3. Seek Medical Treatment for Accident Injuries

Whether you’ve suffered minor car accident injuries or severe injuries, do not hesitate to seek medical attention. The stress and anxiety of the accident can release chemicals in your brain called endorphins.

Endorphins can mask pain symptoms, making you believe your injuries are not as severe as they truly are. Trust your gut and have emergency responders initiate medical treatment immediately.

If emergency personnel do not immediately arrive on the scene after your accident and you can move freely, call 911 as soon as possible. If you cannot move, ask a bystander or one of the people who witnessed the accident to contact the authorities for you.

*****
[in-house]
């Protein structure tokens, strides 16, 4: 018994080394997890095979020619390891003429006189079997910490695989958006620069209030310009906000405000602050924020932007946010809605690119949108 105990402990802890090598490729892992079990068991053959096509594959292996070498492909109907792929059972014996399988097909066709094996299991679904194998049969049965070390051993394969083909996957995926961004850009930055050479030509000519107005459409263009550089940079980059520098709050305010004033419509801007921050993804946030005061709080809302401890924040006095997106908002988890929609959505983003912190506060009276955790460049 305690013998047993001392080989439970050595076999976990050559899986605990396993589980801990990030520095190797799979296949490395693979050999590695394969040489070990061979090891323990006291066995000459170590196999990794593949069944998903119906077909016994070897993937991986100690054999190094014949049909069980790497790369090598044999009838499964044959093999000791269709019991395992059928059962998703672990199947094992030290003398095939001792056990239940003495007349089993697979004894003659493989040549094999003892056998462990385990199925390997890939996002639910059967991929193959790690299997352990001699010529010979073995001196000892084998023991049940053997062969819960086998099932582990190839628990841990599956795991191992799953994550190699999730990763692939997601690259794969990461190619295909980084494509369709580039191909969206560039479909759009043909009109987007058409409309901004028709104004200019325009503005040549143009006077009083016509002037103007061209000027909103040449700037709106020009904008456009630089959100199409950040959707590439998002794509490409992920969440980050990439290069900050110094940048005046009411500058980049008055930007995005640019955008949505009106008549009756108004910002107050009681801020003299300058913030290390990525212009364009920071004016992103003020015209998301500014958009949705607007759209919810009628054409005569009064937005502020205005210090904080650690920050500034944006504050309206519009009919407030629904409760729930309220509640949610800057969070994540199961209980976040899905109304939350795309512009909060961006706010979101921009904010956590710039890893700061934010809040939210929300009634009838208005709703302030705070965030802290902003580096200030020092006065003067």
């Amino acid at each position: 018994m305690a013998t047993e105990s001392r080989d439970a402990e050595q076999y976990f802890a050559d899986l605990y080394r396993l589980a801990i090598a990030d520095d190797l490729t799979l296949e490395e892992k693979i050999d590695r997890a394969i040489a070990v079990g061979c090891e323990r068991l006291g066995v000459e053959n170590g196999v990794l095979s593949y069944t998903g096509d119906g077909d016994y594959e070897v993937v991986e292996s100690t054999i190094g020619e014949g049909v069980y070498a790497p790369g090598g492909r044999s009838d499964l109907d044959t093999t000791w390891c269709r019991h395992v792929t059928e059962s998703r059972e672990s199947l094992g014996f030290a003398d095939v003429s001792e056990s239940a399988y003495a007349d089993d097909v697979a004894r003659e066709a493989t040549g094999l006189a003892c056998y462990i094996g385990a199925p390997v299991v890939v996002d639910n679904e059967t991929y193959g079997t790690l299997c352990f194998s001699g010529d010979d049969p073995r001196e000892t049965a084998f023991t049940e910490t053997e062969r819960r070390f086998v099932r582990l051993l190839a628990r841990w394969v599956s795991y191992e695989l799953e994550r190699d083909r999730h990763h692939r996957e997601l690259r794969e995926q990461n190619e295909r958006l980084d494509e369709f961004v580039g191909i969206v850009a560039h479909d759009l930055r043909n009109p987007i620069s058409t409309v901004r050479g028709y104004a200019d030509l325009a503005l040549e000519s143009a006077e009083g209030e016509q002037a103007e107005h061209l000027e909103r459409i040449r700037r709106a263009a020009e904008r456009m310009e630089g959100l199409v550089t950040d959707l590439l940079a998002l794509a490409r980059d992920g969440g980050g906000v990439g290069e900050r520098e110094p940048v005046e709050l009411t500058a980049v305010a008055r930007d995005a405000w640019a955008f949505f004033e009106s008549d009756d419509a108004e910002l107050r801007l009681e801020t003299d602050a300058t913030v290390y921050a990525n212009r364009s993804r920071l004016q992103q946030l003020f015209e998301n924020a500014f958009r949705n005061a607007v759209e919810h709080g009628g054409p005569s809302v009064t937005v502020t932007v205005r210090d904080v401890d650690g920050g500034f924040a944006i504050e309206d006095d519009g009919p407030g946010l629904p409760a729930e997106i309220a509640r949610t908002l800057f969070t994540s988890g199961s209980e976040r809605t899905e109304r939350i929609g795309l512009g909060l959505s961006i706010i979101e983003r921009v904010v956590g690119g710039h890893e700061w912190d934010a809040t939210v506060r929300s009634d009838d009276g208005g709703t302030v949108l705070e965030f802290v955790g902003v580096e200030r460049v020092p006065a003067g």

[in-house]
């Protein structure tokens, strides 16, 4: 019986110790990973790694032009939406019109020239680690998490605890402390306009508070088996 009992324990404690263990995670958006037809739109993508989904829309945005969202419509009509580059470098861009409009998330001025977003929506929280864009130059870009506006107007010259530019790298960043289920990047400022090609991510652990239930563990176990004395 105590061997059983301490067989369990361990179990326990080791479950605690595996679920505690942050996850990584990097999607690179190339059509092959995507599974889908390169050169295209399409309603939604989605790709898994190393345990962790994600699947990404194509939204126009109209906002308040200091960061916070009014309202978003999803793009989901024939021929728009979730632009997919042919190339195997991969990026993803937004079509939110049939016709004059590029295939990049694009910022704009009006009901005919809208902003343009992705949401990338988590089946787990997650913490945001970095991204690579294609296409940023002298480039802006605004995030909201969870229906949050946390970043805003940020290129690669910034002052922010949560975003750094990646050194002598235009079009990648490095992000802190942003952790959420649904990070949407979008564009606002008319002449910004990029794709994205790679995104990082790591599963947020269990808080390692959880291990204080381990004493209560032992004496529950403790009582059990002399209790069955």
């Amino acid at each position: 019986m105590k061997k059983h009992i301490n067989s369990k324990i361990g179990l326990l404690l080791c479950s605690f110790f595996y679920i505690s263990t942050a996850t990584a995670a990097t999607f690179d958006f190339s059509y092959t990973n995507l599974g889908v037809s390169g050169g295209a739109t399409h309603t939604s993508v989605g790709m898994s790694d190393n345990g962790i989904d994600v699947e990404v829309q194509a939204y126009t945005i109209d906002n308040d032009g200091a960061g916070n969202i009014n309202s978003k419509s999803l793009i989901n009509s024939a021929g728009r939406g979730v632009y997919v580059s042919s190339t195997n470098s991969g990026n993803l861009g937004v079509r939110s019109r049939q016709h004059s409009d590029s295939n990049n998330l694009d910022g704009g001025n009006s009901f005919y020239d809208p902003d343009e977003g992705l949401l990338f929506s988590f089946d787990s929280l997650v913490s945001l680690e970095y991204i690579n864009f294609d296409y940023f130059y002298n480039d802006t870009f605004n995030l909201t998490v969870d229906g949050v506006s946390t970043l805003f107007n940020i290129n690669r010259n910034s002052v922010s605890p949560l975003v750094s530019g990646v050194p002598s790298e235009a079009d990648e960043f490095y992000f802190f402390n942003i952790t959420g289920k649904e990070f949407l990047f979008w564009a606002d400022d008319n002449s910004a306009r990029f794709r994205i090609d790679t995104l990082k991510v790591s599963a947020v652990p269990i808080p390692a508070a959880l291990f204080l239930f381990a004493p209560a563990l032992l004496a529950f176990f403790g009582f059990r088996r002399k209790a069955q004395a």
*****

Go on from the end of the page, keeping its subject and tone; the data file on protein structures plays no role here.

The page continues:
Keep in mind that not all injuries present themselves immediately. Some injuries, such as those to the stomach or chest may not be apparent in the moments after a crash.

Woman and man exchanging information after car accident.

4. Exchange Insurance Information

West Virginia law requires that all drivers who are involved in an auto accident exchange insurance information. If you and the at-fault driver can communicate, exchange contact and insurance information while still on the accident scene.

Details to gather from the other party include:

  • Full name
  • Phone number
  • Insurance company
  • Insurance policy number
  • Driver’s license number
  • License plate number
  • Vehicle identification number (VIN)
  • Vehicle make and model

If you cannot gather these details due to your injuries and have passengers who can help, have them initiate the insurance information exchange. If you are alone or the other occupants cannot gather details, you can seek this information in a few days using the contact information in the accident report.